“The world has only one border. It is called humanity. The differences between us are small compared to our shared humanity.” – Nadia Murad, Iraqi Yazidi human rights activist and Nobel Prize winner
You would be forgiven for thinking that in 2021, the world is poorer, more divided and less equal than it was 20 years ago. But the reality is far different. Poverty, social mobility and community cohesion have shifted dramatically, for the better – but that’s usually not the stuff of headlines. We’ve long known that the definition of news requires inherent tragedy, negativity or misfortune; ‘if it bleeds, it leads.’ But what is the impact of a continuous negative narrative on society, the economy and the planet at large? How are the stories we choose to tell affecting our lives? And by changing the dominant plotline, by telling different stories, could we in fact change the world?
The good news is that according to the latest research, we have much to be positive about. Today, less than 10 percent of the world lives in extreme poverty compared to 36 percent thirty years ago; life expectancy has more than doubled to 72 since 1900; 84 percent of adults worldwide can now read and write and in 2020, deaths from terrorism fell for the fifth consecutive year. But when we look at media coverage, the picture is very different. Ninety-five percent of stories published or broadcast are negative. The justification for this is chalked up to what’s known as ‘negativity bias’, a psychological phenomenon where we pay more attention to the unfortunate stuff happening around us than the beneficial. Negativity bias is believed to be an evolutionary trait that can protect us from danger. But despite its survivalist origins, this bias can lead to a warped perception of reality.
Yes, words are powerful and they impact the world. Research shows that exposure to negative events, violence and aggression via a screen or direct experience is more likely to result in negative actions towards others. And especially in this period of pandemic, repeated news coverage of crises can impact on everything from our heart rates, to our relationships and even our financial sustainability.
But, we’re told, negativity sells. In 2014, one news site, the Russian based City Reporter decided to test this theory by choosing to report exclusively good news for 24 hours. They lost 65 percent of their readership, due perhaps to the fact that their audience had become dependent on ‘bad’ news. So what happens when we are fed a diet of more positive, considered, inspiring news? In recent years, we’ve seen the rise of the ‘slow journalism’ movement’ with publications such Delayed Gratification winning readership for its deeper analysis and presenting a counter to tabloid populism. Positive News, Good News Network, The Optimist Daily and The Happy News also provide a wider offering and a positive worldview that could in itself make a difference.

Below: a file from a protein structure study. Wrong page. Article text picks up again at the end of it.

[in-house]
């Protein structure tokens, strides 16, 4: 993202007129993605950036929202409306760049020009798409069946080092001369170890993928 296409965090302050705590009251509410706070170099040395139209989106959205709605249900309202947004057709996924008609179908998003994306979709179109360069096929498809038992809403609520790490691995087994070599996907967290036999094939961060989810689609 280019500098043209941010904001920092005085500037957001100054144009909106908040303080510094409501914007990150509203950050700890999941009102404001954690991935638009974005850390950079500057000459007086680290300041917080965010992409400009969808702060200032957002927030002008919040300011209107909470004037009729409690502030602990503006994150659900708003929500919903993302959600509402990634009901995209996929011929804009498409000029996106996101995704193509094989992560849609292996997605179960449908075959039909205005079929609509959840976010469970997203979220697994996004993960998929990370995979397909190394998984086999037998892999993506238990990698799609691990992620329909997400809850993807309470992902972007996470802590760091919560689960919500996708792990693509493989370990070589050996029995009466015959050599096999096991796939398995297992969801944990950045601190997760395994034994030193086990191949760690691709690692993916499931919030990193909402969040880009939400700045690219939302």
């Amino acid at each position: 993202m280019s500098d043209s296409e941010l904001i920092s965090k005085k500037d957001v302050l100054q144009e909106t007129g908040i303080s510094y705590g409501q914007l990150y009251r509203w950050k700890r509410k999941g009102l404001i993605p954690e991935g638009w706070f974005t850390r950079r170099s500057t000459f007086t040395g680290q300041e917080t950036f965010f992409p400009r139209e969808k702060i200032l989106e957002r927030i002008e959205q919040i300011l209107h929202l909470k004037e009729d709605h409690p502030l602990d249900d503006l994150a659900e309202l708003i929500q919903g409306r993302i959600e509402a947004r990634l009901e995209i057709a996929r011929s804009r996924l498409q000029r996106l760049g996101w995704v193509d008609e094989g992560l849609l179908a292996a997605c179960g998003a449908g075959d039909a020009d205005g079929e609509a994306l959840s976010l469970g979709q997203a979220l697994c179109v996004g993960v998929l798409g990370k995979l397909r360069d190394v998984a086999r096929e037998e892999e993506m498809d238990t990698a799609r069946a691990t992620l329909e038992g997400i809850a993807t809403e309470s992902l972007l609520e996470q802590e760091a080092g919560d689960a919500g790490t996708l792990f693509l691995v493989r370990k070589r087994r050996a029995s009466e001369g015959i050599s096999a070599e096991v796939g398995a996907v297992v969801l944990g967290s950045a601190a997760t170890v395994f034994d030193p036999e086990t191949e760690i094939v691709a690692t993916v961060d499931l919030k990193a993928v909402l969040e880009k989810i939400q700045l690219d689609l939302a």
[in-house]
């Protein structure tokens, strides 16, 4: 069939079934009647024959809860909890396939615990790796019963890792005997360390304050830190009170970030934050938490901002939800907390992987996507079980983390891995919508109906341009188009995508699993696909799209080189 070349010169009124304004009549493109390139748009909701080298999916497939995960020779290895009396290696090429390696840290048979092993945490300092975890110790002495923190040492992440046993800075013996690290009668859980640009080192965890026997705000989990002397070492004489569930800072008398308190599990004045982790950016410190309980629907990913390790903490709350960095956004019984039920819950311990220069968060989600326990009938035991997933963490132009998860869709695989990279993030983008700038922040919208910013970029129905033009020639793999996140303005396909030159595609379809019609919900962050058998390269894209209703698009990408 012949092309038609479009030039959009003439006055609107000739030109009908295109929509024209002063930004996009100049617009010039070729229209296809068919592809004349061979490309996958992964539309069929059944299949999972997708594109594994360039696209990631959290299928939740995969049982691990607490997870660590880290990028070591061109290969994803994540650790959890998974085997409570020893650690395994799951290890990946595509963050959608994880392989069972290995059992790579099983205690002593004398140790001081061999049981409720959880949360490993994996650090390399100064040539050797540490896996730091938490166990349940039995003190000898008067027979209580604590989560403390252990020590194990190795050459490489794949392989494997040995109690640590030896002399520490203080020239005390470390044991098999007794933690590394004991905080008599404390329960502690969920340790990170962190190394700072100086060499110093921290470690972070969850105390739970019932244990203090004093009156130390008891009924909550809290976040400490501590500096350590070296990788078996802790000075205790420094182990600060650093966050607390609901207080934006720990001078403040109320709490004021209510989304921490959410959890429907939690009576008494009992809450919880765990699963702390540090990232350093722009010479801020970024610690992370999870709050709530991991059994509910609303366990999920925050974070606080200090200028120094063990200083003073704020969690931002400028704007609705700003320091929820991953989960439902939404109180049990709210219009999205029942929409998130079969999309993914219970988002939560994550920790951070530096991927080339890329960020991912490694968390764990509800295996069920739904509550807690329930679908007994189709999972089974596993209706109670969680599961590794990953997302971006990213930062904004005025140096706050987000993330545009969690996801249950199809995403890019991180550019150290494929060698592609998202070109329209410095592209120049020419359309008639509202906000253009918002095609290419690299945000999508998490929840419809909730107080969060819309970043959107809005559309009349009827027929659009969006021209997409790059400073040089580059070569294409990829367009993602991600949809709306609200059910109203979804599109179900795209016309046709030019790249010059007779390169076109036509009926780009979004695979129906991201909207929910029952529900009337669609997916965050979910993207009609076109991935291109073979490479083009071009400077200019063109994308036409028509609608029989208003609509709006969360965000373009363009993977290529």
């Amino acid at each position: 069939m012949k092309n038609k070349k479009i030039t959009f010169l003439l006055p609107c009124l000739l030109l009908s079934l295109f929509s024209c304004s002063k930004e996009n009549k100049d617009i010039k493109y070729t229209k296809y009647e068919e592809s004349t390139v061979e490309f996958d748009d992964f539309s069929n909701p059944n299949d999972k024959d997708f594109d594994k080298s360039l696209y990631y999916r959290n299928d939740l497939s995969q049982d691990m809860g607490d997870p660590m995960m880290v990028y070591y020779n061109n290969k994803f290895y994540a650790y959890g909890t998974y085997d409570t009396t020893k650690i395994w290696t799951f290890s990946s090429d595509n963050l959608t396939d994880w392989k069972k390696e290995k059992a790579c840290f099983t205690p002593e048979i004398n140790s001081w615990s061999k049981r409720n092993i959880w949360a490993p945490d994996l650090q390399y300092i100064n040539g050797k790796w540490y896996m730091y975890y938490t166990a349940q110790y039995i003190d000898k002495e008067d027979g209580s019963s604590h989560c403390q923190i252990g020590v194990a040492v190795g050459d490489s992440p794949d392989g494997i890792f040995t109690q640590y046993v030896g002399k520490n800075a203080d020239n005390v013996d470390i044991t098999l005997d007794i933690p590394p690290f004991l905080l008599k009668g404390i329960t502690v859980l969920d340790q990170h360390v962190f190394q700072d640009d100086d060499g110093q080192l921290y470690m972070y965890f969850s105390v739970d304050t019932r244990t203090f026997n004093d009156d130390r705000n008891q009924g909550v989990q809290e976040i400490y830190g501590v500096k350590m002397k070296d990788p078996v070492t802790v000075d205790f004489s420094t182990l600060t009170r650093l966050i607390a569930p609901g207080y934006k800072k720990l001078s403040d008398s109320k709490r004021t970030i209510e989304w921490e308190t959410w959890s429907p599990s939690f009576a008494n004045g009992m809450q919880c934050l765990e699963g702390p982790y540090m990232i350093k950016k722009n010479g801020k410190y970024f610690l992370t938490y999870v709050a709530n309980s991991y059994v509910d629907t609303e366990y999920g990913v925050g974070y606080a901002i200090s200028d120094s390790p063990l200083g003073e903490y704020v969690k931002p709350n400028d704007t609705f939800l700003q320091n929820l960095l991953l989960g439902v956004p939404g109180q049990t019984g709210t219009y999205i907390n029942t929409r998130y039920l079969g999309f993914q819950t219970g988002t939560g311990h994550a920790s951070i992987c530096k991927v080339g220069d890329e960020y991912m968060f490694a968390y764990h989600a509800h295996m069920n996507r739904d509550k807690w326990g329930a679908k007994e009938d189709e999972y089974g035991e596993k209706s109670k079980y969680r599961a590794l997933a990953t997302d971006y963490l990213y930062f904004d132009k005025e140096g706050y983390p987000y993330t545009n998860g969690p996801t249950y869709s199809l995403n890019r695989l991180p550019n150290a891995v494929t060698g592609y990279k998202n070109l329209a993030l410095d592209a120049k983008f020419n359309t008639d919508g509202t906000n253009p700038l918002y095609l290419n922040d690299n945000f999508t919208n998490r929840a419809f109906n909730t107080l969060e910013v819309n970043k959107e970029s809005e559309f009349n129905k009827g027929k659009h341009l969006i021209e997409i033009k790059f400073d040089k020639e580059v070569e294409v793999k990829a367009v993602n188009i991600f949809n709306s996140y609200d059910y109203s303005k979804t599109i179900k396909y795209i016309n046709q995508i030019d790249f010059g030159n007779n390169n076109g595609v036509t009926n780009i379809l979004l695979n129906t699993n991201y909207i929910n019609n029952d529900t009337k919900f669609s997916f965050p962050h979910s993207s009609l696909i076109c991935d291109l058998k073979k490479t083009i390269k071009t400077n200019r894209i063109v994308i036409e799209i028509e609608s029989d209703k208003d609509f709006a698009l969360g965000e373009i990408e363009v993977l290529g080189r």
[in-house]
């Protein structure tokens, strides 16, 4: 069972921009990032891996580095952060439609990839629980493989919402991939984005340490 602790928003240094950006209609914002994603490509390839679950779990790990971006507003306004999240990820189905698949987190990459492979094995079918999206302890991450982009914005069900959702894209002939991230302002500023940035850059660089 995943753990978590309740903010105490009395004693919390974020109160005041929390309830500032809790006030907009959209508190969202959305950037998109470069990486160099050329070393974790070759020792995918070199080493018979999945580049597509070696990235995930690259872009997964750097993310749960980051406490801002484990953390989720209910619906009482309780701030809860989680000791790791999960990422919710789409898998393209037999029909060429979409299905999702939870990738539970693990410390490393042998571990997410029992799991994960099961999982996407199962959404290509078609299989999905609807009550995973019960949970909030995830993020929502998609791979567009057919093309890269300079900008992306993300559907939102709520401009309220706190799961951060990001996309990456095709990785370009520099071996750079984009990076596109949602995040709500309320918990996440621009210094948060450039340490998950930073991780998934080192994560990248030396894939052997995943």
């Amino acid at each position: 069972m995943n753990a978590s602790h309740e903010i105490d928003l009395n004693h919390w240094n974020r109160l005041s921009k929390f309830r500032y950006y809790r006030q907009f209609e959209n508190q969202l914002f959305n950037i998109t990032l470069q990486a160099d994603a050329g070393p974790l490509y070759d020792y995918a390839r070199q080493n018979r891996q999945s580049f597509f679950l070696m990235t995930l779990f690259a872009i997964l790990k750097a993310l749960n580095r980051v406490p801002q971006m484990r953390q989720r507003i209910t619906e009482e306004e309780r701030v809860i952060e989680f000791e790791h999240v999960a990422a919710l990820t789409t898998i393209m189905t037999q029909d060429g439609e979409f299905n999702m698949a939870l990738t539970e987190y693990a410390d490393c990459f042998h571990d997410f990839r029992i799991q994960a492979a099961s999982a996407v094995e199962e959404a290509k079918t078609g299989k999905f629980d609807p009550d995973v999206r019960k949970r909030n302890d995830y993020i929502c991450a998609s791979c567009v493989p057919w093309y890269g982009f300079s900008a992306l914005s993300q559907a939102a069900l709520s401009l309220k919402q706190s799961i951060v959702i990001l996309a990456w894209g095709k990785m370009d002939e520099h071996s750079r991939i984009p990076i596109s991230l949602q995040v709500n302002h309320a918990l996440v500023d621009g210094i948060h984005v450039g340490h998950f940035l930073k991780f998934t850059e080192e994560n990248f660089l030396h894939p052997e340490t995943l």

We have to look no further than the January 6, 2021 storming of the US Capitol, to evidence the power of words to incite violence and racial hatred. If Trumpism represents anything it is the power to divide. But in reality, how divided are we? Is our perception of a deeply polarised society simply media distortion? More in Common is an international initiative set up to strengthen democratic societies by countering social division and polarisation. It is founded on the belief that, as Jo Cox said in her maiden speech made in the UK Parliament in 2015, “We are far more united and have far more in common than that which divides us.”
And if social cohesion and the notion of common ground don’t sound like the version of a divided world that we are fed daily, More in Common’s report Britain’s Choice: Common Ground and Division in 2020s Britain makes a fascinating read. This landmark report was conducted following findings that by a margin of almost five to one, Britons worry that political divisions will lead to a rise in hatred. Evidence gathered over 18 months in one of the largest ever national studies of the UK’s social psychology, offers insights from Britons of all perspectives.
Significantly, the report evidences that we are not as divided as we often assume but that when we focus on societal ‘fault lines’, we obscure common ground. In the same way that a compulsion for adverse news, leads us to be taken over by our negative bias, when we see, read and hear a pessimistic view of the world, this enables more negativity to prosper despite a better, existing reality. More in Common identifies that if we understand our differences, we can “be more effective at preventing these differences from becoming dangerous divisions.” Whilst the Brexit and Trump years may have left some countries feeling diverged, further polarization, the report concludes, is not in fact inevitable.